A Beckett she's not, more like an Albee maybe, a Molire in 90 minutes - whatever Yasmina Reza is, she's a sharp writer, and to accuse her of trying to ape Beckett, as Michiko Kakutani of the New York Times has done in a damning review of her novel Adam Haberberg ("a kind of dumbed-down, user-friendly imitation of Krapp's Last Tape Beckett Extra Lite, as it were, transported to the Paris suburbs," Kakutani hurls), is to sling mud at a scintillating technician's unforgiving intensity, a concentrate of palpable reality in which lots of things happen and everything is savagely observed. [...] her new novel's penchant for run-on sentences and absurd piles of asides adds a whiff of self-reflexive modernism, not to mention high-artiness - the narrative is structured as a long stream-of-consciousness rant - and a degree of difficult literariness that frequently halts one's reading pleasure of a fictional work that is otherwise so slim and so compact it fools you into thinking that you could finish it in one sitting.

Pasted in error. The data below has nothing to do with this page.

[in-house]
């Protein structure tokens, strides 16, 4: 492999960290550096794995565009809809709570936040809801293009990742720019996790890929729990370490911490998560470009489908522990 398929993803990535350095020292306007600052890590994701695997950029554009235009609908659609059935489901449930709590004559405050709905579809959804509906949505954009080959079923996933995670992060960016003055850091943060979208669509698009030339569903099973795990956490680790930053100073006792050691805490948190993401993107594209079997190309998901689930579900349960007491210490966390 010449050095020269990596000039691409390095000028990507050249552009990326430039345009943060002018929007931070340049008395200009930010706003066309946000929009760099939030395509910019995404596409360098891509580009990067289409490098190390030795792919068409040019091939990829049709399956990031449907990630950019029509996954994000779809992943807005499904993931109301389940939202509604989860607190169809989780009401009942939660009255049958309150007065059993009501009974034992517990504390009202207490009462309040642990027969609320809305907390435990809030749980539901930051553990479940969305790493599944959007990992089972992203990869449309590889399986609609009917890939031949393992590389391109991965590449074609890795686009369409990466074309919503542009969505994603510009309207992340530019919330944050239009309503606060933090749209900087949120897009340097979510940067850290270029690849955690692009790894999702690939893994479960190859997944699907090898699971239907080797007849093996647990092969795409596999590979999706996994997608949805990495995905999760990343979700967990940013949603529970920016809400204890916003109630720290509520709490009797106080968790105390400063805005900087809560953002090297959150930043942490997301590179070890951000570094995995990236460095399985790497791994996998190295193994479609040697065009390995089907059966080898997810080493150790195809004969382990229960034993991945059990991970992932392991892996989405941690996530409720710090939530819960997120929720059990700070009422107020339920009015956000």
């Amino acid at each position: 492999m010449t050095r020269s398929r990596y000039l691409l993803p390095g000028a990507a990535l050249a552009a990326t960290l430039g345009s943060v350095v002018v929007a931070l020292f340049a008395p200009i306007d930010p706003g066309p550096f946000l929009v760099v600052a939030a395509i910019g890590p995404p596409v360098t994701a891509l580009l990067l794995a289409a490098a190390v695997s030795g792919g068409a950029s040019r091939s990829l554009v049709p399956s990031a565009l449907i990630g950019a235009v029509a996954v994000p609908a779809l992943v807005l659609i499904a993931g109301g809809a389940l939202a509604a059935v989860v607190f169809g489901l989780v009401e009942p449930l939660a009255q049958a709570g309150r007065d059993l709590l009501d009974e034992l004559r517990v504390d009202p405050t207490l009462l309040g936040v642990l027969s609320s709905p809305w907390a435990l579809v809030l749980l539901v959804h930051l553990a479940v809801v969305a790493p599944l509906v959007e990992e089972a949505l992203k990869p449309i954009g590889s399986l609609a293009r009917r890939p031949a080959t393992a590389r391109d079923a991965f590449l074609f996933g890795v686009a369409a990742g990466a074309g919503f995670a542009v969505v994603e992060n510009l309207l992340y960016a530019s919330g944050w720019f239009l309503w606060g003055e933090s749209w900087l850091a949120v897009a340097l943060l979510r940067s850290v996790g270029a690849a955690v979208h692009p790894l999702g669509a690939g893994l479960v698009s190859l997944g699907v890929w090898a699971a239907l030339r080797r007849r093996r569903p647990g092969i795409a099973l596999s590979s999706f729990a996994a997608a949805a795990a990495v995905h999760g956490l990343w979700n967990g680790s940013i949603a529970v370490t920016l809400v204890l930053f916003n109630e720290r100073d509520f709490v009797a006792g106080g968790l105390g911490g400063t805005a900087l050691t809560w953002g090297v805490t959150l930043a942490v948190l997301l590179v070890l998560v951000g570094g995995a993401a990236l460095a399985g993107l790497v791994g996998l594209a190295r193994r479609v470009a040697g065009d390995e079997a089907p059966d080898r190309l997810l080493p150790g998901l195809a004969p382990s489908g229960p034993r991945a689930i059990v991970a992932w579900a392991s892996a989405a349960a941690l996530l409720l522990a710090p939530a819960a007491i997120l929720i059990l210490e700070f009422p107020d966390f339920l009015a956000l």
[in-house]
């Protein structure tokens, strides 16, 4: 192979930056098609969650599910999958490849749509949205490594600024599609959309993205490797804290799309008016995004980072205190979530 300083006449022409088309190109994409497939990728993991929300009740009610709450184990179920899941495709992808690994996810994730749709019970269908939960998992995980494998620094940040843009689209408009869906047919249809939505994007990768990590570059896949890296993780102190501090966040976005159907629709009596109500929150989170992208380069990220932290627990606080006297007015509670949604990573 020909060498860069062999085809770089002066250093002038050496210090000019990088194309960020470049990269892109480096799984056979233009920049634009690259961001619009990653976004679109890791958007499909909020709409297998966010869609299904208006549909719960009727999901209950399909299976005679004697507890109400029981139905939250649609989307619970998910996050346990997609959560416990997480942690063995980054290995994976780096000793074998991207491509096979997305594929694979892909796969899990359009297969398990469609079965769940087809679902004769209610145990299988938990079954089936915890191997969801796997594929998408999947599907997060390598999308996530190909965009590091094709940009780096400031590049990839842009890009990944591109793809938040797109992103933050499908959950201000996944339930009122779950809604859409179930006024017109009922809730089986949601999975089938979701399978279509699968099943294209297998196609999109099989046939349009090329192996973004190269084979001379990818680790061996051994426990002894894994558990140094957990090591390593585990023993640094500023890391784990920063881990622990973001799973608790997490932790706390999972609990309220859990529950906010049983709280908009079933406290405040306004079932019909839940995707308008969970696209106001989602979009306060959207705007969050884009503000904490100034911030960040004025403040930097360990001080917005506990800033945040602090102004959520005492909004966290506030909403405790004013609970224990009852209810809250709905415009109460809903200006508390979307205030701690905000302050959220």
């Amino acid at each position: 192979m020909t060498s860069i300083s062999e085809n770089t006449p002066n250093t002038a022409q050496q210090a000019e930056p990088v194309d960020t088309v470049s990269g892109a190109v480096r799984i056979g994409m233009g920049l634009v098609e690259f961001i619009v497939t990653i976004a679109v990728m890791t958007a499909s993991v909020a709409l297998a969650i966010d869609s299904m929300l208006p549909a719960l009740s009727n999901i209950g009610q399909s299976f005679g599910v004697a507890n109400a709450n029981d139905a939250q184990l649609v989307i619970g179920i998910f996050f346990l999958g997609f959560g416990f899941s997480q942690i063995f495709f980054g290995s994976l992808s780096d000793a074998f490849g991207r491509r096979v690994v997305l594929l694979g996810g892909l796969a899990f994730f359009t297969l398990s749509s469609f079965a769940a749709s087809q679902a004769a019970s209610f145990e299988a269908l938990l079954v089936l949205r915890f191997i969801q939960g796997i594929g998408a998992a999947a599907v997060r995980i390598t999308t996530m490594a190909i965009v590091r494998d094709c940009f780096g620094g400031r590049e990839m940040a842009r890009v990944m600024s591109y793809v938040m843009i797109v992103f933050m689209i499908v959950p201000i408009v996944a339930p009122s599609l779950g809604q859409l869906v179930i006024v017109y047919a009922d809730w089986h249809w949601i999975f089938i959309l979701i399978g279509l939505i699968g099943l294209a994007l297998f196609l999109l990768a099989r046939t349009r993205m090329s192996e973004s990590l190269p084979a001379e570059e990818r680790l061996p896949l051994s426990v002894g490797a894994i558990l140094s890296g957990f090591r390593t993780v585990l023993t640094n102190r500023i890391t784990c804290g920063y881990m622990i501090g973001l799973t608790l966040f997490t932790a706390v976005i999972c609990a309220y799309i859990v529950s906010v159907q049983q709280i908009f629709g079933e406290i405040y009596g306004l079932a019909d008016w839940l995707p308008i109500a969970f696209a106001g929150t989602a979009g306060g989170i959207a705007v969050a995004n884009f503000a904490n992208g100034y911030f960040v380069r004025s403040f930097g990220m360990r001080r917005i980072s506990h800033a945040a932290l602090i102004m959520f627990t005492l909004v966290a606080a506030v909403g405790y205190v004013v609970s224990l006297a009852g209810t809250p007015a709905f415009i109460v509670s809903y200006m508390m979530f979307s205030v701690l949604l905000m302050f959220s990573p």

Nothing Spectacular Randy Gener American Theatre; Apr 2009; 26, 4; Docstoc pg. 70 Reproduced with permission of the copyright owner. Furthe
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